Below is Major League Soccer's rankings of the Revolution's players, according to the league's version of the Castrol Index: (Click on image to make it larger.)

- John C.L. Morgan

Monday, April 2, 2012

On Location: Epping, New Hampshire

I drove down to Seacoast United's field complexes in Epping, New Hampshire yesterday to watch a couple games between the hosts and the New York Red Bulls youth academy teams.

I hadn't fully appreciated the quality of youth soccer that's played just 75 minutes away from my home in Maine until I saw the Red Bulls rout Seacoast's U-17/18 team 5-0. The U-15/16 teams were scoreless when I left with a couple minutes remaining in the first half.

The Red Bulls' U-17/18 team, which is ranked by Top Drawer Soccer (TDS) as the No. 45 team in the country, features four players on their roster who are recognized as being in the top 65 in the U.S. by TDS, and their U-15/16 team features a couple players ranked in the top 20 in their age group:

No. 22: Brandon Allen (Georgetown)
No. 51: Ross Tetro (Rutgers)
No. 52: Mael Corbez (Rutgers)
No. 62: Scott Thomsen (Virginia)

No. 7: Adam Nejam
No. 16: Alex Muyl

After my experience yesterday, I've circled June 16 on my calendar. The New England Revolution's youth academy teams (ranked at No. 14 and 19, respectively) will be traveling to Epping to take on Seacoast.

- John C.L. Morgan

Wednesday, March 28, 2012

Recommended Reading: The Secrets of Barca

Soccer journalist Simon Kuper on the seven little-known (until now) tactics FC Barcelona coach Pep Guardiola stresses:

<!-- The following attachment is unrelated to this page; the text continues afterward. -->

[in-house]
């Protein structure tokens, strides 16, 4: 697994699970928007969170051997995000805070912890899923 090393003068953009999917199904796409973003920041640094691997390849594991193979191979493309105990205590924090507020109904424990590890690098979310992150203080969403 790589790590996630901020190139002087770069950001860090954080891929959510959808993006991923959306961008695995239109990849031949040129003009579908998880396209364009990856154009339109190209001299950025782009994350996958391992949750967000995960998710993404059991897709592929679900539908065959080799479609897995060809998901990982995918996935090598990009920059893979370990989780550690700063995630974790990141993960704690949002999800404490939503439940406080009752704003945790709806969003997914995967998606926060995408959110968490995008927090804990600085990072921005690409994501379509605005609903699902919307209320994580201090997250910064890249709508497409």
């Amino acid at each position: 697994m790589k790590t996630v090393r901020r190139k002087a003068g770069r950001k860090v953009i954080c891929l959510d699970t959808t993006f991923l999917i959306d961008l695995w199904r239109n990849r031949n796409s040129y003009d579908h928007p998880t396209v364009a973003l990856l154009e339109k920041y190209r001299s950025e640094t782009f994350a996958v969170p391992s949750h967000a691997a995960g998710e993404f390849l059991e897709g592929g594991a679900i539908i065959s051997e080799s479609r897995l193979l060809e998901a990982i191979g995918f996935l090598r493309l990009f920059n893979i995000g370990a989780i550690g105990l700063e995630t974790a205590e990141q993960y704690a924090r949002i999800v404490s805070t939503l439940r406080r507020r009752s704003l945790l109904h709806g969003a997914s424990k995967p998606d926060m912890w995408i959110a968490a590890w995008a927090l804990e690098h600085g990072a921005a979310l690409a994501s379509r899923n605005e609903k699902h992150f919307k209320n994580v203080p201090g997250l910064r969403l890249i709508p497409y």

Guardiola once compared Barcelona’s style to a cathedral. Johan Cruijff, he said, as Barça’s supreme player in the 1970s and later as coach, had built the cathedral. The task of those who came afterwards was to renovate and update it. Guardiola is always looking for updates. If a random person in the street says something interesting about the game, Guardiola listens.
- John C.L. Morgan

Sunday, March 25, 2012

Revere's Ride: Reis is a Bright Spot in Possession Game

Since he was hired last November, New England Revolution coach Jay Heaps has not been shy about his ambition to craft a team that plays possession-oriented soccer. There are good reasons for why the Revs have lost the battle for possession in each of its three games, but Heaps's vision of a ball-possessing side is nonetheless far from being realized.

There is one sign of encouragement in that department, though: Goalkeeper Matt Reis is among the league-leading goalkeepers when it comes to retaining possession when they distribute the ball. This is noteworthy, because a goalkeeper who's able to efficiently distribute the ball has been a trademark of teams that stress possession, whether it was Holland's Jan Jongbloed in the 1974 World Cup or FC Barcelona's Victor Valdes today.

Below are the distribution efficiency rankings of the twelve goalkeepers who've played all 270 minutes so far, according to Opta statistics. The number of passes completed and total passes over the three games are in parentheses:

1.) Jimmy Nielson, SKC- 75% (58/77)

1.) Nick Rimando, RSL- 75% (68/91)

3.) Ryan Meara, NYRB- 69% (49/71)

4.) Matt Reis, NER- 68% (69/101)

5.) Dan Kennedy, CHV- 67% (67/100)

6.) Donovan Rickets, MTL- 61% (60/98)

7.) Kevin Hartman, FCD- 60% (48/80)

8.) Tally Hall, HOU- 59% (51/87)

9.) Troy Perkins, POR- 56% (49/87)

10.) Matt Pickens, COL- 55% (47/85)

11.) Zac MacMath, PHI- 52% (44/85)

12.) Jon Busch, SJ- 46% (49/107)

- John C.L. Morgan

Revere's Ride: Three Final Thoughts on Revolution vs. Timbers